The River Getting Boosters?

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  • Posted In: Boston

  • #140011

    Below are links to maps from FCC Data.org of the four proposed on-channel boosters that would rebroadcast WXRV-92.5, giving it a better signal in Metrowest and (for one of the boosters) Downtown Boston.

    It should be noted that these are applications, and not approvals.

    WXRV-1 (city of license Framingham; transmitter ion Natick):

    http://www.fccdata.org/?facid=198698

    WXRV-2 (city of license Dover; transmitter in Waltham):

    http://www.fccdata.org/?facid=198697

    WXRV-3 (city of license Newton; transmitter in Lexington):

    http://www.fccdata.org/?facid=198696

    WXRV-4 (city of license Boston; transmitter in Charlestown):

    http://www.fccdata.org/?facid=198695


    Member
    #140108

    Now THIS is fascinating stuff. There’s been a lot of talk and small-scale experimentation with SFN’s (Single Frequency Networks) but I’m not sure anyone has tried it at quite this big a scale AND in this major a market.

    Conventional wisdom is that you don’t use boosters unless there’s significant terrain shadowing that protects your main signal from self-interference by the booster. Recent advances in SFN’s have allegedly *mostly* eliminated that problem. But the devil’s in the details: it’s impossible for a moving receiver to maintain the desired/undesired ratios between the main and the booster’s transmissions in order to keep the receiver from going nuts trying to “lock on” to the “correct” desired signal. The idea of an SFN is that every signal is so identical that it doesn’t matter. But that’s the theory. In reality, well, there’s multipath. For digital signals like HD Radio, you can largely get around that thanks to the delay…even a few milliseconds…that gives a receiver time to compare the two signals and pick the “right” one, but for analog I’m not entirely sure that it really works as well as advertised.

    I recall about 2, maybe 2.5 years ago Harris (now GatesAir) released a really cool FM booster system that could use over-the-air reception of the primary to create the booster signal. You needed to mount the RX and TX antennas with a proper amount of separation, but just that it was possible AT ALL was nifty as hell.


    Participant
    #140123

    Though this will give WXRV improved coverage near each repeater, I think it will cause severe multipath distortion in many areas around greater Boston and metro-west when between repeaters, or where the strength of a repeater is not stronger than the much more powerful (but distant) parent signal from Haverhill.

    WXRV doesn’t have HD radio even on their parent signal, but should they decide to adopt it I don’t think it would necessarily help in many situations here because I find that HD radio doesn’t always react to multipath by picking the best signal, it more often becomes completely unable to process the multipath signal and the radio defaults to the main analog signal(s) on an HD1 channel, and often simply goes silent on HD2 and HD3 channels because there is no analog of those channels behind them.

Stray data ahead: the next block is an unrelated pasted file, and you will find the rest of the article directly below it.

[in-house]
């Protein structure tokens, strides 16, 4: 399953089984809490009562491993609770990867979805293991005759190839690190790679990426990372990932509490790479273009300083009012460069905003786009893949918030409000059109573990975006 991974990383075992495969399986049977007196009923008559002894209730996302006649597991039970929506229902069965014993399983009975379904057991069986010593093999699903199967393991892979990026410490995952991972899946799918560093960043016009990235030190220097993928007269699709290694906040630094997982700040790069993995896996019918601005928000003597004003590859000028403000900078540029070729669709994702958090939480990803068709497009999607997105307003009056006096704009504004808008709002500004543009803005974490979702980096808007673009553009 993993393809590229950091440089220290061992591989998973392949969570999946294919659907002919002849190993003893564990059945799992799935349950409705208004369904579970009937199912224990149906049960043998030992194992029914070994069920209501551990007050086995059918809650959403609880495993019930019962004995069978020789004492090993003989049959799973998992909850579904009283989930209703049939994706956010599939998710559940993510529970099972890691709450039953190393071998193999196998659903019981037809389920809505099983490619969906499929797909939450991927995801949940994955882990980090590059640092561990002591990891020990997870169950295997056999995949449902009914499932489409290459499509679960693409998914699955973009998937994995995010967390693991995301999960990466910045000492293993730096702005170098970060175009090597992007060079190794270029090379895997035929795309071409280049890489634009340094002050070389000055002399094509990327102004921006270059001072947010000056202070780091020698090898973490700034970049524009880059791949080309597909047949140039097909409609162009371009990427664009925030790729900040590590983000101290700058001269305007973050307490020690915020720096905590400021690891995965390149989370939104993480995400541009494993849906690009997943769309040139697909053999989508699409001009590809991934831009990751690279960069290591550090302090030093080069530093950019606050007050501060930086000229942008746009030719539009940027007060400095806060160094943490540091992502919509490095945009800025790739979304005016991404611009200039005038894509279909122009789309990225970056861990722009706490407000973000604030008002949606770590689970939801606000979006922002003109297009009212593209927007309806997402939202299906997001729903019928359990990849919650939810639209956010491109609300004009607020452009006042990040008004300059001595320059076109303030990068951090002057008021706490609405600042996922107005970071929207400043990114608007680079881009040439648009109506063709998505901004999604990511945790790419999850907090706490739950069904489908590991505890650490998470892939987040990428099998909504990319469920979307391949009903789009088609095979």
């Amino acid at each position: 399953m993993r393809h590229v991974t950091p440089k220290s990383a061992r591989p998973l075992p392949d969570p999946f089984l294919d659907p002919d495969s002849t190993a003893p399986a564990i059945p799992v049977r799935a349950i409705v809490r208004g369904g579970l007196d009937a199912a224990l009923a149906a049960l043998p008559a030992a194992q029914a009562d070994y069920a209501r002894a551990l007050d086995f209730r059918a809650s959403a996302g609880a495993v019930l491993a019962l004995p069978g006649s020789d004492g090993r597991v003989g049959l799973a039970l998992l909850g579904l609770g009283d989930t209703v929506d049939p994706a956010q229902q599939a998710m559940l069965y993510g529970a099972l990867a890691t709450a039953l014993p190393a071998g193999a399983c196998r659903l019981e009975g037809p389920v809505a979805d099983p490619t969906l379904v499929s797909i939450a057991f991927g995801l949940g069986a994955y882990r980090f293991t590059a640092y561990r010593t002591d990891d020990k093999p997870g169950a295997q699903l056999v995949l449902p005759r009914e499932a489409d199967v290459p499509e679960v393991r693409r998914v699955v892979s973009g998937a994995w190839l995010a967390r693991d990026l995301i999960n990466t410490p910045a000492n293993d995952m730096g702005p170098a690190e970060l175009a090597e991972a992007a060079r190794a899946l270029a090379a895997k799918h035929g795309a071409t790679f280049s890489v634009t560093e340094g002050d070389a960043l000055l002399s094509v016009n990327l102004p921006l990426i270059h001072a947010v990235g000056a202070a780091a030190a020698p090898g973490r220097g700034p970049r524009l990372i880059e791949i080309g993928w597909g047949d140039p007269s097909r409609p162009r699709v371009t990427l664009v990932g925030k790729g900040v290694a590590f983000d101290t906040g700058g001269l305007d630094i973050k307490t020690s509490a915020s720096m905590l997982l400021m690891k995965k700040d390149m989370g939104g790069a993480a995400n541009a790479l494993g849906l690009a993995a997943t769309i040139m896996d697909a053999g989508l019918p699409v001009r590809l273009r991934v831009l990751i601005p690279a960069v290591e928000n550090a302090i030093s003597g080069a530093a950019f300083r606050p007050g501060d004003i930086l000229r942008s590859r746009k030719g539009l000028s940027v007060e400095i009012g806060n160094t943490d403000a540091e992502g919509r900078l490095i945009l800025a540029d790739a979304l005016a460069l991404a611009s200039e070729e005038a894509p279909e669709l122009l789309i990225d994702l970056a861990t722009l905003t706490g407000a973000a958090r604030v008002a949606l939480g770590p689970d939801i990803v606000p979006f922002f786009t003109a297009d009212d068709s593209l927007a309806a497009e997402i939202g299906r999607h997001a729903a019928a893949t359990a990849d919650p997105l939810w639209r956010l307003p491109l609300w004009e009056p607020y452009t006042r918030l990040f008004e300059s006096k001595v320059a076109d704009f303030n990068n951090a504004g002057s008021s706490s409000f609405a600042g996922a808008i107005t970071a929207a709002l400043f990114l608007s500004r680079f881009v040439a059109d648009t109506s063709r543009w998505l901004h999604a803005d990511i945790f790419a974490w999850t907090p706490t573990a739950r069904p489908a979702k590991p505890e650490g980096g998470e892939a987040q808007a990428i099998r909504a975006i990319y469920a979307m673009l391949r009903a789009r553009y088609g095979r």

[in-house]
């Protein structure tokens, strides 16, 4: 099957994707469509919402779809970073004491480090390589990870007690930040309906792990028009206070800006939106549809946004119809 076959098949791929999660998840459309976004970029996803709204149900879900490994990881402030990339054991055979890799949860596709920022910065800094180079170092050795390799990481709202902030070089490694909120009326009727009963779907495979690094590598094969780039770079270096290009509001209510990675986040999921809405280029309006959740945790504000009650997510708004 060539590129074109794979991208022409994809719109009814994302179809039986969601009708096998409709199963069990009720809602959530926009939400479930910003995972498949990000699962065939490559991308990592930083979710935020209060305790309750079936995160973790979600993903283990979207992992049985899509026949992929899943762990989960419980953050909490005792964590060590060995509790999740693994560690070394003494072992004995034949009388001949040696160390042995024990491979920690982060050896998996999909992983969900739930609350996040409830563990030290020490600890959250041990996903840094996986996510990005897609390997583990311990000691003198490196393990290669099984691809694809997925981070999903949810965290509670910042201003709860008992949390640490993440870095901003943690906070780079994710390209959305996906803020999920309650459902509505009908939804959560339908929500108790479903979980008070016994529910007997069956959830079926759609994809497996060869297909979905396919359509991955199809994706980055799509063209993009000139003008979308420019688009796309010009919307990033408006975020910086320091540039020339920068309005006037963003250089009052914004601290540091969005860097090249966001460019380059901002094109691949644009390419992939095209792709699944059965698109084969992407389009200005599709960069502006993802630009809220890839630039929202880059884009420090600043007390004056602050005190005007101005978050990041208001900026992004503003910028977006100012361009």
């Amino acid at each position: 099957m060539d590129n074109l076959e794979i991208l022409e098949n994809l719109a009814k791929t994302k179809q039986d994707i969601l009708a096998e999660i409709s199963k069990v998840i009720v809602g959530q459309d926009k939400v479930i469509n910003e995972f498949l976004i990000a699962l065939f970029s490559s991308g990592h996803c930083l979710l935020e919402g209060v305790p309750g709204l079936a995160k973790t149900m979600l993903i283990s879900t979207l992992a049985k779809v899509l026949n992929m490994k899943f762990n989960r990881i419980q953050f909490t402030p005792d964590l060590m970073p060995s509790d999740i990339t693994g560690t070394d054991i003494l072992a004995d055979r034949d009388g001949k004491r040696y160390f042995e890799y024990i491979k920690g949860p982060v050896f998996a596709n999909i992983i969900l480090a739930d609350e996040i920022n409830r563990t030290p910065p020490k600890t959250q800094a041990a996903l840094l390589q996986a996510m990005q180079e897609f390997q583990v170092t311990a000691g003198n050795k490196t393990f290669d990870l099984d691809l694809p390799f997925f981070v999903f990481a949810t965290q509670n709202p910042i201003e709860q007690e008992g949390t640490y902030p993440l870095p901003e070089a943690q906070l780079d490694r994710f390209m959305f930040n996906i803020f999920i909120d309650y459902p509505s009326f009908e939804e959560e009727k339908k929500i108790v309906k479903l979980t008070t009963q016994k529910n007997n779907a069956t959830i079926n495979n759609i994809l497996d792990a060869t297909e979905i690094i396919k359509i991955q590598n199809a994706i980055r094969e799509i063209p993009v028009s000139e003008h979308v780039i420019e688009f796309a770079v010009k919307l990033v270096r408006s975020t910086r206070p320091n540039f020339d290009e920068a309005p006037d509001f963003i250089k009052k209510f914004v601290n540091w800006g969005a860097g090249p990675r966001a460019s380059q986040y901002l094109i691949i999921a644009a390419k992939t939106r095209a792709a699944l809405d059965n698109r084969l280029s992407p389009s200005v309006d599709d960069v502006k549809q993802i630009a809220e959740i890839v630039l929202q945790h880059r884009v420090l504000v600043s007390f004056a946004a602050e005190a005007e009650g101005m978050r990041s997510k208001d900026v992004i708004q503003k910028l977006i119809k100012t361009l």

But, I guess when there’s no way of moving their primary signal closer to their target market, a network of low-power repeaters will have to do.


    Member
    #140124

    Anyone looking to do this might want to consider WUMB’s experience doing it with sites in Qunicy, Paxton, and Falmouth, all on 91.9.

    In particular, take a drive out the Pike from the Weston tolls to 495, listening to 91.9.


    Participant
    #140125

    Anyone looking to do this might want to consider WUMB’s experience doing it with sites in Qunicy, Paxton, and Falmouth, all on 91.9.

    In particular, take a drive out the Pike from the Weston tolls to 495, listening to 91.9.

    I was also going to mention that WUMB example, but it’s a bit different because WUMB’s are all full-power Class A signals spread farther apart, not closer low power (100 watt max.) repeaters like WXRV is proposing, but it’s a similar phenomenon.

    #140174

    Wouldn’t WXRV-92.5 get better luck in Boston and points south by buying WPLM-99.1 in Plymouth??

    Buying WPLM would give “The River” a strong signal, on various frequencies, from Cape Cod all the way up to the White Mountains.

    Besides the proposed boosters, WXRV-92.5 has one translator (W243DC-96.5) now on the air, which is licensed to Needham, and has a good signal in Needham, Newton, Wellesley, Brookline, West Roxbury (a neighborhood of Boston for the benefit of those who are out of the area), and Dedham.

    It transmits from 499 feet above the ground/650 feet above sea level (I think that’s from the top of the short self-supporting tower next to the “Candelabra” at the Needham antenna farm).

    With a better FM radio, this translator can be heard in Norwood, Dover, Milton, Watertown, and Waltham. Downtown Boston probably gets poor reception, if at all.

    W243DC coverage map:

    http://www.radio-locator.com/cgi-bin/pat?call=W243DC&service=FXstatus=L&hours=U


    Participant
    #140178

    Wouldn’t WXRV-92.5 get better luck in Boston and points south by buying WPLM-99.1 in Plymouth??

    Why would you assume that the owner wants to sell WPLM, or that the owner of WXRV would have the amount of money he would want?


    Participant
    #140180

    Why would you assume that the owner wants to sell WPLM, or that the owner of WXRV would have the amount of money he would want?

    Because it’s an internet discussion board…and it’s fun to speculate! 😉


    Participant
    #140192

    Why would you assume that the owner wants to sell WPLM, or that the owner of WXRV would have the amount of money he would want?

    Because it’s an internet discussion board…and it’s fun to speculate! ?

    Dear OldNewsGuy,

    I really love this answer! This is what I thought these forums were intended for, but occasionally I see ideas get stomped on simply because they originate with certain individuals, and for no good reason, IMHO.

    Heck, there’s not much enjoyment (from the listener standpoint) left in radio anyway, so why not speculate on what might have been, or what could be, or what should be?

    Thanks for the encouraging words!


    Member
    #140477

    Though this will give WXRV improved coverage near each repeater, I think it will cause severe multipath distortion in many areas around greater Boston and metro-west when between repeaters, or where the strength of a repeater is not stronger than the much more powerful (but distant) parent signal from Haverhill.